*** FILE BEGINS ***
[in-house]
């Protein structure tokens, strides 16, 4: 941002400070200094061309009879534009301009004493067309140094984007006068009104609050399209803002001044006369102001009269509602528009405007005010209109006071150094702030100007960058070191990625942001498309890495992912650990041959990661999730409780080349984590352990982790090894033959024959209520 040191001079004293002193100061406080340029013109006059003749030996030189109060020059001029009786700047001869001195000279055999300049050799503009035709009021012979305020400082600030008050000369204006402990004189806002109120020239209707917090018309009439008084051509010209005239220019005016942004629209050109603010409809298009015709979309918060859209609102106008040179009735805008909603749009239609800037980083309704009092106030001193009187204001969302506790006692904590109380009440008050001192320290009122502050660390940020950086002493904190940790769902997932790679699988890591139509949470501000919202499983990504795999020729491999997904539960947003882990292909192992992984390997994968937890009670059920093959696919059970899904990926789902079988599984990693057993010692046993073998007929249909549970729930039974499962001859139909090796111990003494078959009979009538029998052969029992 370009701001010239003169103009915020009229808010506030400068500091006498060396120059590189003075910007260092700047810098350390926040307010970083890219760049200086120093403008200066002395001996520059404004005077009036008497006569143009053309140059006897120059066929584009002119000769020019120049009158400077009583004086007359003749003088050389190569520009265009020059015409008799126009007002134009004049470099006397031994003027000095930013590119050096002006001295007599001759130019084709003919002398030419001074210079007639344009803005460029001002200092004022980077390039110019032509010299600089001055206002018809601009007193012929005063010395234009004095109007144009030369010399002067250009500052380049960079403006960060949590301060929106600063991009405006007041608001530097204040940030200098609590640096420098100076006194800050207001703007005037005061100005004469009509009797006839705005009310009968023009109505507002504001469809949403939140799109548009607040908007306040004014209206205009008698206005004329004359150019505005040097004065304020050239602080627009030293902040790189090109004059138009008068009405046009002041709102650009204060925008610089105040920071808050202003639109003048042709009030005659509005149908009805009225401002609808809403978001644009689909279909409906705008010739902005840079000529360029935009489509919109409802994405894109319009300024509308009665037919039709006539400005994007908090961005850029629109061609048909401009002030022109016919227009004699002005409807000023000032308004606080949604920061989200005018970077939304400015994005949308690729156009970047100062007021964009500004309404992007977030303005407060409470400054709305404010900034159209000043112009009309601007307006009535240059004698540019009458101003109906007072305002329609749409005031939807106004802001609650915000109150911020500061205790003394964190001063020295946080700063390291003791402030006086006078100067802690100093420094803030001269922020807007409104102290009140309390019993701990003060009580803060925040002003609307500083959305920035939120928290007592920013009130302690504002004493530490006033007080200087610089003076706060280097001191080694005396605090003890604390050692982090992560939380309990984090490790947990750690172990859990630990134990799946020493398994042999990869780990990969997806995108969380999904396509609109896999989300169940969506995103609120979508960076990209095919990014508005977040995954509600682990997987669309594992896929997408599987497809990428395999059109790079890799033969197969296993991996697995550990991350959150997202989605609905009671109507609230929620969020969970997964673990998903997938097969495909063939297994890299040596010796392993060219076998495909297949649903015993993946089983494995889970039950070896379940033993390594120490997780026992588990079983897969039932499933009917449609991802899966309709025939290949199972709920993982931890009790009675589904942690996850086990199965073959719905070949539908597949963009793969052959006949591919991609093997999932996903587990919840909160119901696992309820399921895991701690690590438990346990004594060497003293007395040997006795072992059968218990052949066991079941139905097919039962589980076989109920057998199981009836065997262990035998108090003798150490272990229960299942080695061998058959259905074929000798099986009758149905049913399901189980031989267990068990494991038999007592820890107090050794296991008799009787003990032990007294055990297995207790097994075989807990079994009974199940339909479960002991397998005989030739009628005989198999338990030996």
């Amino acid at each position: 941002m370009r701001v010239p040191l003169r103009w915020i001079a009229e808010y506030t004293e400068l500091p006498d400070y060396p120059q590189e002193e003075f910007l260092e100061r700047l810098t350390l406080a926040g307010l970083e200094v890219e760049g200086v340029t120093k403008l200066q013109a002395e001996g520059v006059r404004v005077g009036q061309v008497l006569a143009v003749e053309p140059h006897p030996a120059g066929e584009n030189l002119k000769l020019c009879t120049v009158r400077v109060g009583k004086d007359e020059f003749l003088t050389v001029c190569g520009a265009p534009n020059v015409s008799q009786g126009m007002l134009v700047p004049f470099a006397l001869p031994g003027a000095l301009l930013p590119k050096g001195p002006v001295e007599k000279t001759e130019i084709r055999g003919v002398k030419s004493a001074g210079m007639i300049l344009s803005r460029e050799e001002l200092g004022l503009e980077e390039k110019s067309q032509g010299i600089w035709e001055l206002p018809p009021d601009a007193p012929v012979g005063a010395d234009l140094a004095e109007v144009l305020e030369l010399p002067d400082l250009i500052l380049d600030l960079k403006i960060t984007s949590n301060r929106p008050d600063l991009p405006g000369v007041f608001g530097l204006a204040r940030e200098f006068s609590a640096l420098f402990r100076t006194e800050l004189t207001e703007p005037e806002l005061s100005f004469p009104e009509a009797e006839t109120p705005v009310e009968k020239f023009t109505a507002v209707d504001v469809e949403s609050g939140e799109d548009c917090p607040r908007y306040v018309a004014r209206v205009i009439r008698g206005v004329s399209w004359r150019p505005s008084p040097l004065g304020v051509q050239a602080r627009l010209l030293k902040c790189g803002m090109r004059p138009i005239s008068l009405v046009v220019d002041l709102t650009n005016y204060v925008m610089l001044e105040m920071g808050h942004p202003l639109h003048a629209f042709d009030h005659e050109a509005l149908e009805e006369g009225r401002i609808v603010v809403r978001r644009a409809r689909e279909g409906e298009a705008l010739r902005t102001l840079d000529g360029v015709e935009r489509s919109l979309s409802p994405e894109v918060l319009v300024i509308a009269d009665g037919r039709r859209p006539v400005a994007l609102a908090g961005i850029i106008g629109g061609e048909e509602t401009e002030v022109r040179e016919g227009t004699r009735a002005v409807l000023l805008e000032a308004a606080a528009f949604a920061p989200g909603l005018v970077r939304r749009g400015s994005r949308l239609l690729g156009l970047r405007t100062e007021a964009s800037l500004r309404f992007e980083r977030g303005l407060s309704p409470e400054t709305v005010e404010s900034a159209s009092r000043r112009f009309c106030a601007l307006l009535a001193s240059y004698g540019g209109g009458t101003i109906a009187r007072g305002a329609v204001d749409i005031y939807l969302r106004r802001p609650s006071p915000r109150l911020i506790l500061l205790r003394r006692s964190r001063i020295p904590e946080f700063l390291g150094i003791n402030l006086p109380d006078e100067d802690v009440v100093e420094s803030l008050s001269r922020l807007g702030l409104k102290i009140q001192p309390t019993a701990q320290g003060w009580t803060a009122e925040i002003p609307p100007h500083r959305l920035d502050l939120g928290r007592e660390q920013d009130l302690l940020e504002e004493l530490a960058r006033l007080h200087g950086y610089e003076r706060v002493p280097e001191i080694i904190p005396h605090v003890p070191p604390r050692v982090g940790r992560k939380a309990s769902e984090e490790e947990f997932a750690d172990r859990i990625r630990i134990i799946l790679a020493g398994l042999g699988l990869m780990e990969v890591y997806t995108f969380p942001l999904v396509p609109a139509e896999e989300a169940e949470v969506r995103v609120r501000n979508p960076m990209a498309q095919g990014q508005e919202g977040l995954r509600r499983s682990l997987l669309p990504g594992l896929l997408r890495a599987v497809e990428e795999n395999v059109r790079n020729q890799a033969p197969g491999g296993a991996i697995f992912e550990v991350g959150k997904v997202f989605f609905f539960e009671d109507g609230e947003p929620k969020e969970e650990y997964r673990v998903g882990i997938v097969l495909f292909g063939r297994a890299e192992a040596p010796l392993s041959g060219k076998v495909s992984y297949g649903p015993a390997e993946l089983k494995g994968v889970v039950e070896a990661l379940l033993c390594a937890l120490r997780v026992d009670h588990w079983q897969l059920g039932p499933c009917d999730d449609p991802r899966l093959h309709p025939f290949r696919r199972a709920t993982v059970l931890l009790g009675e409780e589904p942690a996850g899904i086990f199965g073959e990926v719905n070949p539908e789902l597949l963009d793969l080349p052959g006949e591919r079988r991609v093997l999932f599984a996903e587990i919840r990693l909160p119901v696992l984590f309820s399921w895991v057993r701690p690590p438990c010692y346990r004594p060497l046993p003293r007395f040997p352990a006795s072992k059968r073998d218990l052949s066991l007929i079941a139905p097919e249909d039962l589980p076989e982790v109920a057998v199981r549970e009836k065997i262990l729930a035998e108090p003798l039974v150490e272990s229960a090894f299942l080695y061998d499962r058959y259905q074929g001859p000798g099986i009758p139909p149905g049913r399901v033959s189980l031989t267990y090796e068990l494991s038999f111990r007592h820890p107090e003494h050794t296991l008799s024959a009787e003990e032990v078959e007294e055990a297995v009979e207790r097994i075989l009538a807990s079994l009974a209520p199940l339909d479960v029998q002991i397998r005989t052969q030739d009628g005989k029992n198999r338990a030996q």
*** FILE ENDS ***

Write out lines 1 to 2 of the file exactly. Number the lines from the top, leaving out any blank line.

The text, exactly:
[in-house]
């Protein structure tokens, strides 16, 4: 941002400070200094061309009879534009301009004493067309140094984007006068009104609050399209803002001044006369102001009269509602528009405007005010209109006071150094702030100007960058070191990625942001498309890495992912650990041959990661999730409780080349984590352990982790090894033959024959209520 040191001079004293002193100061406080340029013109006059003749030996030189109060020059001029009786700047001869001195000279055999300049050799503009035709009021012979305020400082600030008050000369204006402990004189806002109120020239209707917090018309009439008084051509010209005239220019005016942004629209050109603010409809298009015709979309918060859209609102106008040179009735805008909603749009239609800037980083309704009092106030001193009187204001969302506790006692904590109380009440008050001192320290009122502050660390940020950086002493904190940790769902997932790679699988890591139509949470501000919202499983990504795999020729491999997904539960947003882990292909192992992984390997994968937890009670059920093959696919059970899904990926789902079988599984990693057993010692046993073998007929249909549970729930039974499962001859139909090796111990003494078959009979009538029998052969029992 370009701001010239003169103009915020009229808010506030400068500091006498060396120059590189003075910007260092700047810098350390926040307010970083890219760049200086120093403008200066002395001996520059404004005077009036008497006569143009053309140059006897120059066929584009002119000769020019120049009158400077009583004086007359003749003088050389190569520009265009020059015409008799126009007002134009004049470099006397031994003027000095930013590119050096002006001295007599001759130019084709003919002398030419001074210079007639344009803005460029001002200092004022980077390039110019032509010299600089001055206002018809601009007193012929005063010395234009004095109007144009030369010399002067250009500052380049960079403006960060949590301060929106600063991009405006007041608001530097204040940030200098609590640096420098100076006194800050207001703007005037005061100005004469009509009797006839705005009310009968023009109505507002504001469809949403939140799109548009607040908007306040004014209206205009008698206005004329004359150019505005040097004065304020050239602080627009030293902040790189090109004059138009008068009405046009002041709102650009204060925008610089105040920071808050202003639109003048042709009030005659509005149908009805009225401002609808809403978001644009689909279909409906705008010739902005840079000529360029935009489509919109409802994405894109319009300024509308009665037919039709006539400005994007908090961005850029629109061609048909401009002030022109016919227009004699002005409807000023000032308004606080949604920061989200005018970077939304400015994005949308690729156009970047100062007021964009500004309404992007977030303005407060409470400054709305404010900034159209000043112009009309601007307006009535240059004698540019009458101003109906007072305002329609749409005031939807106004802001609650915000109150911020500061205790003394964190001063020295946080700063390291003791402030006086006078100067802690100093420094803030001269922020807007409104102290009140309390019993701990003060009580803060925040002003609307500083959305920035939120928290007592920013009130302690504002004493530490006033007080200087610089003076706060280097001191080694005396605090003890604390050692982090992560939380309990984090490790947990750690172990859990630990134990799946020493398994042999990869780990990969997806995108969380999904396509609109896999989300169940969506995103609120979508960076990209095919990014508005977040995954509600682990997987669309594992896929997408599987497809990428395999059109790079890799033969197969296993991996697995550990991350959150997202989605609905009671109507609230929620969020969970997964673990998903997938097969495909063939297994890299040596010796392993060219076998495909297949649903015993993946089983494995889970039950070896379940033993390594120490997780026992588990079983897969039932499933009917449609991802899966309709025939290949199972709920993982931890009790009675589904942690996850086990199965073959719905070949539908597949963009793969052959006949591919991609093997999932996903587990919840909160119901696992309820399921895991701690690590438990346990004594060497003293007395040997006795072992059968218990052949066991079941139905097919039962589980076989109920057998199981009836065997262990035998108090003798150490272990229960299942080695061998058959259905074929000798099986009758149905049913399901189980031989267990068990494991038999007592820890107090050794296991008799009787003990032990007294055990297995207790097994075989807990079994009974199940339909479960002991397998005989030739009628005989198999338990030996």